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In presenting observations on any part of heb. Chap. I. Scripture, a modern writer is in this dilemma: are his opinions new or old ? If novel, it is presumptive, that they are erroneous; if not original, why venture to bring them forward?

There is, perhaps, no part of Scripture, to which this observation applies with greater force, than the Epistle to the Hebrews; for the commentators on it have not only been very numerous, but very various in their manner of treating the subject.

Is it to be expected, that we should surpass the venerable piety and simplicity of Deering; the patient and laborious investigation of Gouge; the learned research, orthodoxy, or religious feeling of Owen? Shall we be more original or concise than Lawson;


CHAP. I. 1. rival the popular method of Jones; or equal

the profound and masterly sketch of Vaughan? can we with Stewart pass this Epistle through the alembic of learning; or with Maclean shall we evangelize the critical Macknight?

It might, perhaps, be fairly answered, that a writer would have sufficient excuse for attempting to combine and incorporate their various scattered beauties and excellencies into one convenient work; but that would require a style, luminous as well as concise; which the author is conscious he does not possess.

There appear, however, to be assignable causes, why none of the above mentioned writers, except Vaughan, could have entered fully into the argument and reasoning of the Apostle. In order to perceive the force and drift of an author's reasoning, we must, as far as possible, make ourselves masters of the sentiments of those, to whom he wrote, or of the opinions he desires to controvert. But, with the exception of Dr. Owen, all the English commentators have considered the language of the Epistle as referring to the ideas, which they themselves entertained, rather than to the notions of the Jews: whereas, that alone can be morally true, which is the sense inevitably conveyed to those addressed in the inspired Word.

Dr. Owen also may be considered as combating the views of the Socinians, rather than as fairly examining the opinions of the He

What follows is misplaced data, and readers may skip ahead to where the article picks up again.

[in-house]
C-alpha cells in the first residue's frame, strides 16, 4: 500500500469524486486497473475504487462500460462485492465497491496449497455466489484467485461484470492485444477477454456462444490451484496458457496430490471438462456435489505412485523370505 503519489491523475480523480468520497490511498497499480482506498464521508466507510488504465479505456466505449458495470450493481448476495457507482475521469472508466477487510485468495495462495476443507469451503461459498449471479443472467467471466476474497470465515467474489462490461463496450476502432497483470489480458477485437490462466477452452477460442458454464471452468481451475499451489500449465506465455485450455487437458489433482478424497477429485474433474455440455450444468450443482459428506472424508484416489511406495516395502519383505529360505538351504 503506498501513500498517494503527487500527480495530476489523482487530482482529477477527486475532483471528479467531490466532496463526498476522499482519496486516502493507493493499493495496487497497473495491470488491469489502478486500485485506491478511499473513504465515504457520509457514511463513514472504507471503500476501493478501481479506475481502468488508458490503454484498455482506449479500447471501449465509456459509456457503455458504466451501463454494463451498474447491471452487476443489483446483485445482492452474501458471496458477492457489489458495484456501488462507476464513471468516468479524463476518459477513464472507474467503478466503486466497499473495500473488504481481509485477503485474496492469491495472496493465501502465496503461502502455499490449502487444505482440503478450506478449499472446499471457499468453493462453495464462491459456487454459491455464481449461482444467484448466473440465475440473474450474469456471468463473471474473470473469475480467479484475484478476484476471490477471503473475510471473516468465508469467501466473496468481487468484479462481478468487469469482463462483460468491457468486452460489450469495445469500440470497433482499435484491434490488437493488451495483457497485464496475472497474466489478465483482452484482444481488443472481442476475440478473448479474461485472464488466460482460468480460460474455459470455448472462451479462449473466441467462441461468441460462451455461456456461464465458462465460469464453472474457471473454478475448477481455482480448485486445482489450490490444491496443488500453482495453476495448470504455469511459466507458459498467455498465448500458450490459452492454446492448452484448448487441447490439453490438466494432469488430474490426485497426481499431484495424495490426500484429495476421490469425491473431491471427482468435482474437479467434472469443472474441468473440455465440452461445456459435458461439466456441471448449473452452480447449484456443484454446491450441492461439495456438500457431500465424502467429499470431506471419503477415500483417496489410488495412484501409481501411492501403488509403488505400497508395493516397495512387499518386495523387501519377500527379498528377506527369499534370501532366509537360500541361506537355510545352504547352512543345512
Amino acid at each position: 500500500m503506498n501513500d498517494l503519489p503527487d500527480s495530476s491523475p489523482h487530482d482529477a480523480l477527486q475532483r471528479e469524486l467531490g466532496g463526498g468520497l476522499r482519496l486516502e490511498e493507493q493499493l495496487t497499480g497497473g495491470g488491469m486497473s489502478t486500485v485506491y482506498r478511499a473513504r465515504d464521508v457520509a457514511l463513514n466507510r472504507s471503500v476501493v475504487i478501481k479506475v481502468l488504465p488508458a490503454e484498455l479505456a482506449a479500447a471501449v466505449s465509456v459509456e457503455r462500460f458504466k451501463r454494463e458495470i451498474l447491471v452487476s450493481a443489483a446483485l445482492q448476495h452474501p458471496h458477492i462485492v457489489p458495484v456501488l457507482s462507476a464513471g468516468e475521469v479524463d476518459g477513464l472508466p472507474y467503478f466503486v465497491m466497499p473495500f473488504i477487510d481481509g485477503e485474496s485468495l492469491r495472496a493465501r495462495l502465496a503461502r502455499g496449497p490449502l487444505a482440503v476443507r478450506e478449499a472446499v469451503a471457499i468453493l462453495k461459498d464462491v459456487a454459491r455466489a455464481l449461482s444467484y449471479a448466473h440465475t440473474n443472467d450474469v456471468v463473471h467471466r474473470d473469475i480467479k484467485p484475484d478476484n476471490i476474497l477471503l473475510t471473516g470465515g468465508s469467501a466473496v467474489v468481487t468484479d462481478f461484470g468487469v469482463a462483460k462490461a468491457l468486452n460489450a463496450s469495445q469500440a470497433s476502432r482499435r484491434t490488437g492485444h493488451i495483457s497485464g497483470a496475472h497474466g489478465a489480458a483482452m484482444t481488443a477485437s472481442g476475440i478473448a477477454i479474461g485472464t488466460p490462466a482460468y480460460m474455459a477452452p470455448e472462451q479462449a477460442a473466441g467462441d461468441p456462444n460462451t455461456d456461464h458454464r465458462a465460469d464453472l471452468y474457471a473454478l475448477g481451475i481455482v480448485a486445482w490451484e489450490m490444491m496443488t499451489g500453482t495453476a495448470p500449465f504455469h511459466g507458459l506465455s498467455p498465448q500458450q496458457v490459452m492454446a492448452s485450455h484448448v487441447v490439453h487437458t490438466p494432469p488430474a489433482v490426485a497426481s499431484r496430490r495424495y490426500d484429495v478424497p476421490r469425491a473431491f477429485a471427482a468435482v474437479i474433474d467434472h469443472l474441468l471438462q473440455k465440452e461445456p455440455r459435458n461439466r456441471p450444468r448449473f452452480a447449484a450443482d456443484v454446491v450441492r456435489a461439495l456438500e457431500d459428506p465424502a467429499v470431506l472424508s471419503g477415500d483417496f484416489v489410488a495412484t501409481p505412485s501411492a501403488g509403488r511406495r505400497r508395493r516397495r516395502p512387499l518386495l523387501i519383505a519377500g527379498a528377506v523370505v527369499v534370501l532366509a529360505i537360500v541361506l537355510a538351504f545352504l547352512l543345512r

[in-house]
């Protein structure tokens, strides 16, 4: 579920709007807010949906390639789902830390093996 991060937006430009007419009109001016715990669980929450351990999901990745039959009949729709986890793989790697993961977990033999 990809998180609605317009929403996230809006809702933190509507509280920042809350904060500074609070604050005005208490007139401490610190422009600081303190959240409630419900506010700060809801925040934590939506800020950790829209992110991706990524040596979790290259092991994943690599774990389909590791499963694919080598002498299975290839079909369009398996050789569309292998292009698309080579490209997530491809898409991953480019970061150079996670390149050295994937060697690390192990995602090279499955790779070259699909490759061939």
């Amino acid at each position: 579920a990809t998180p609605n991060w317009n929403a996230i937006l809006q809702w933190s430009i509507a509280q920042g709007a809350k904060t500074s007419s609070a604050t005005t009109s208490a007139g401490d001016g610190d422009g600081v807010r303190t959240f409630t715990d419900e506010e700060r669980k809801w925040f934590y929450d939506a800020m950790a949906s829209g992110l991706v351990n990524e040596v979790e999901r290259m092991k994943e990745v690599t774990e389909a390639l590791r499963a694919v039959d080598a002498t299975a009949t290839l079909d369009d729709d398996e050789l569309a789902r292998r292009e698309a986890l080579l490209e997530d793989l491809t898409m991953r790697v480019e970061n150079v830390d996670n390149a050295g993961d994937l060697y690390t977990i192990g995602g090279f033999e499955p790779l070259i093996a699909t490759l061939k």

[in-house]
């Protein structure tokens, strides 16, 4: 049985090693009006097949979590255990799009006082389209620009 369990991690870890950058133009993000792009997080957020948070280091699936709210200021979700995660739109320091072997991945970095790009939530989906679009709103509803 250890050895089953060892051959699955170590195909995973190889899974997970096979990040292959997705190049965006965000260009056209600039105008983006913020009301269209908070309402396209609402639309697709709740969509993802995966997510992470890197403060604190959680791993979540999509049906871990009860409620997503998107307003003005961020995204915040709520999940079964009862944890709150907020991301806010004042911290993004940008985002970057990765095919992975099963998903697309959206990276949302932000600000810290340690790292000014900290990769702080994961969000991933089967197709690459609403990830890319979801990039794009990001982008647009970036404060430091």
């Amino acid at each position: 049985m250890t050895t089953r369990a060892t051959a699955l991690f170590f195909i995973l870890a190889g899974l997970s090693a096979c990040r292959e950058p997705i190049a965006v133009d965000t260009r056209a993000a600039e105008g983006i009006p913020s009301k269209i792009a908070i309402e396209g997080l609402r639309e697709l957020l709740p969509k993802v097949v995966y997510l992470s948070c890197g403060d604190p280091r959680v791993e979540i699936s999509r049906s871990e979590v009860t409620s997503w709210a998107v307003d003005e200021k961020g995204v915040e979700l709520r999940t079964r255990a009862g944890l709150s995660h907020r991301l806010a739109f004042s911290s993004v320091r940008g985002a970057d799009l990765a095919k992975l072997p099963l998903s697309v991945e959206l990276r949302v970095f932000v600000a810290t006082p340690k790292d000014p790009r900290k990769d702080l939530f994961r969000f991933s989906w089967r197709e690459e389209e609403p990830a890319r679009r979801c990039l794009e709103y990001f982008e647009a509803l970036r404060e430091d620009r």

CHAP. I. 1.

brews; for he treated their notion of Messiah's kingdom as “ one of the Jewish fables, which are not worthy of a serious refutation.”

It is true, that Mr. Vaughan's judgment was not diverted from a candid, and, I think, a profound view of this Epistle, by fear either of the Socinian or Millenarian errors; but what he has written is such a brief outline, that, if correct, it seems absolutely necessary, that some one should attempt to fill it up.

The only excuse, which the writer of these observations can offer, is a hope, that he may

have been “instructed in the kingdom,” and may thus have been enabled to “ bring forth things both new and old.”

Should, however, the interpretation of some parts have the appearance of novelty, yet, in these places, the ideas are not the creation of the writer's own mind, but were rather generated by bringing into contact the views of others, and discriminating and combining, according to the following rules:

1. The argument of the Epistle is com- Rules of Interpreplete in itself, though increased light may be obtained by concentrating what is mentioned in other parts of Holy Writ, on the subjects handled. The sense of a letter sent to some in Judea, is not to be eked out by what is written to the Christians at Rome; though, on the other hand, use must be made of the Scriptures possessed and believed by those, to whom the Apostle wrote.


CHAP. I. 1.

Rule II.

Rule II.

II. Where the literal acceptation of the words accords with the opinions of those addressed, the plain meaning must be received as the true interpretation ;* or we should charge the writer with laying a stumblingblock in the way of the enquiring Hebrews.

This canon of interpretation appears selfevident; yet, nevertheless, when applied, it materially alters the explanation commonly given of many passages.

III. As a consequence of the foregoing rule, it seems to follow, that the evidence of the Talmudists should be used, as far as that of discredited witnesses: viz. we should attend to their testimony, when it is disinterested, respecting Christianity, and either when it illustrates, or is in any measure supported by Scripture.

This Epistle could not have been written before A.D. 62, because Timothy had gone through his imprisonment; nor could it have been long after that period, for the Hebrews had not yet resisted unto blood.

It was not sent to the dispersion generally, because the writer


he would come with Timothy to see those, to whom he wrote, but it appears primarily to have been addressed

Date abont 4. D. 62.

Heb. xiij. v. 23.

Heb. xii. 4.

Addressed to those who dwell in Judea.

Heb. xiii. 23.

* “I hold it (says Hooker) for a most infallible rule in exposition of sacred Scripture, that where a literal construction will stand, the farthest from the letter is commonly the worst. There is nothing more dangerous than this licentious and deluding art, which changeth the meaning of words as alchemy dotlı, or would do, the substance of metals; making of any thing what it listeth, and bringing, in the end, all truth to nothing."

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